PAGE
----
Second reporter loses job over NBC George Zimmerman 911 call edit
The New York Times
Lilia Luciano is the third person to lose a job in the wake of two separate incidents in which a 911 call by accused Trayvon Martin shooter George Zimmerman was edited deceptively, Brian Stelter reported Thursday. Luciano "is no longer with NBC News," an NBC spokesperson said in a statement, offering no further elaboration.
The edited versions of the call aired on the "Today" show, for which Luciano appeared as a correspondent, and on WTVJ-TV in Miami, a station owned and operated by NBC. There were two separate incidents, both of which involved the audio being edited in the same incorrect way: Zimmerman's response to a dispatcher who asked Martin's race was edited to give his answer a racist tinge.
WTVJ reporter Jeff Burnside was fired last month for the incident in which he was involved, and NBC has fired a producer involved in the production of the recording that aired on "Today." That person's name has not emerged in reporting on the incident so far. A source close to WTVJ told me the station didn't have a news director at the time of the incident and it has since added another layer of management as part of an overall system of checks and balances following an internal investigation into how the mistake happened. NBC conducted its own investigation.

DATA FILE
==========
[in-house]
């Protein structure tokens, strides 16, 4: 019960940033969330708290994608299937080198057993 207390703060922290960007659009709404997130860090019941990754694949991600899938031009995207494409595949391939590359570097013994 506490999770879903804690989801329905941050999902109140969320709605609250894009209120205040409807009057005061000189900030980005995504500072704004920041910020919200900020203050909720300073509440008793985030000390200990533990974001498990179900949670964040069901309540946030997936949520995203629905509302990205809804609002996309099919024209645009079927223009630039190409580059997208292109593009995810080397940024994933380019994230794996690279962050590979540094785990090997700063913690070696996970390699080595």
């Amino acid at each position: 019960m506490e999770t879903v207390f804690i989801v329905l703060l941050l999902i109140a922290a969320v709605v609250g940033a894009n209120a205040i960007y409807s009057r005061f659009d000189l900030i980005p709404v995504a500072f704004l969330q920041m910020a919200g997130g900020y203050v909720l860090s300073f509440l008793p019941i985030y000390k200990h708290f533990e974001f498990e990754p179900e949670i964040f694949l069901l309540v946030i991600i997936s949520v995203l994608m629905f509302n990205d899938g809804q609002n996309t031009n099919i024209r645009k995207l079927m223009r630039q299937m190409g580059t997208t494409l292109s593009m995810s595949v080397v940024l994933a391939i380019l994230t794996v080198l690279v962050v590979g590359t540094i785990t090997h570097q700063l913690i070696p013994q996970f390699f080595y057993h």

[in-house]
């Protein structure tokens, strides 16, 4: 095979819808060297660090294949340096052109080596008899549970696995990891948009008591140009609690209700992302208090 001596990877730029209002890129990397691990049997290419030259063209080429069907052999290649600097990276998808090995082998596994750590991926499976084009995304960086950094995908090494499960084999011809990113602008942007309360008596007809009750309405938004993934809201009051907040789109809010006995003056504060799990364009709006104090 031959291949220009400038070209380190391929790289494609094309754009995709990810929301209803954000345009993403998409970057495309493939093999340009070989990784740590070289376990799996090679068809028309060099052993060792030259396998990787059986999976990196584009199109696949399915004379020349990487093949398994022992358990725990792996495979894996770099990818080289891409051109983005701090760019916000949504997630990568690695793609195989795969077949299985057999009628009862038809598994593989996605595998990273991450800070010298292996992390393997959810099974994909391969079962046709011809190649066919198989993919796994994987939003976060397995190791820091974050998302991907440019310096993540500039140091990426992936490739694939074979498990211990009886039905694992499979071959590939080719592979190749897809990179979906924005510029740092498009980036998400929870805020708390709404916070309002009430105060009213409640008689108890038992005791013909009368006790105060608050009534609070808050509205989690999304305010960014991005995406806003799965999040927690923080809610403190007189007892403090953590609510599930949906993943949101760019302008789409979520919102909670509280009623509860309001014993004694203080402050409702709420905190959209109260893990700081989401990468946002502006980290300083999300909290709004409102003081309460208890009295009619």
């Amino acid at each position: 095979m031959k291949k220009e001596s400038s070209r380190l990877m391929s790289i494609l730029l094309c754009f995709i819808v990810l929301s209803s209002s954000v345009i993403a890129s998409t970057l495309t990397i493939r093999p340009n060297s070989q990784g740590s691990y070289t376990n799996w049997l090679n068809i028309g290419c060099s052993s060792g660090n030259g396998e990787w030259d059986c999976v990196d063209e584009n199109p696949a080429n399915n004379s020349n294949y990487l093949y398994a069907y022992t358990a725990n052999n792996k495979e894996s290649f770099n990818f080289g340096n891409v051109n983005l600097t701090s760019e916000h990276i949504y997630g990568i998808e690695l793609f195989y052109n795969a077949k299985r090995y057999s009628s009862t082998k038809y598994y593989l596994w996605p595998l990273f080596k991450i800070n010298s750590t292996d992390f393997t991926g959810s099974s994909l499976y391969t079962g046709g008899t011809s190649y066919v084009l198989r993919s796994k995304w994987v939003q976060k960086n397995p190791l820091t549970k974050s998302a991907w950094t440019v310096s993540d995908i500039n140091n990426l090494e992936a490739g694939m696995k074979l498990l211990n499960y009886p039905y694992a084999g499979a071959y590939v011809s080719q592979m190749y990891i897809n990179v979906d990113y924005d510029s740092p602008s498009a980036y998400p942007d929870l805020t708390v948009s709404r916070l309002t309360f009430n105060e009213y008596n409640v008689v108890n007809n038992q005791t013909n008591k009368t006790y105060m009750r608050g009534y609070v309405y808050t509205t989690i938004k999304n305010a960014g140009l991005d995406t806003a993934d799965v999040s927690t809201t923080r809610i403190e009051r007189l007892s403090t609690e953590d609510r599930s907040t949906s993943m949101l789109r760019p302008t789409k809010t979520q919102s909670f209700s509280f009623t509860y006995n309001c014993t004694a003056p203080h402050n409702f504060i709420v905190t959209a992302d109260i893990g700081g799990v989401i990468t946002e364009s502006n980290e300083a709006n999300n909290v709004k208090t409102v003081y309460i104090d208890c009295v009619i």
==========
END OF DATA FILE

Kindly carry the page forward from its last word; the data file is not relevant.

Burnside's edited video influenced Luciano's, Stelter reported: "According to a person with knowledge of the NBC investigation, the error in her March 22 originated in the script of a report on WTVJ, the NBC-owned station in Miami. ... By borrowing from the WTVJ report, Ms. Luciano and her production team repeated the mistake, according to the person, who was not authorized to talk about it publicly."
Reading Stelter's article, I initially thought there might have been a third incident in which the tape was edited improperly. He writes:
The editing of the 911 call happened again on the “Today” show five days later, in a report by another correspondent, Ron Allen, who remains employed by the network. NBC executives viewed the edit in Ms. Luciano’s report as more egregious because it introduced the error to “Today” for the first time; Mr. Allen’s report then lifted some material from her report and mistakenly reused it.
An NBC spokesperson says there were just two bad edits, meaning, apparently, that Allen reused Luciano's edited audio.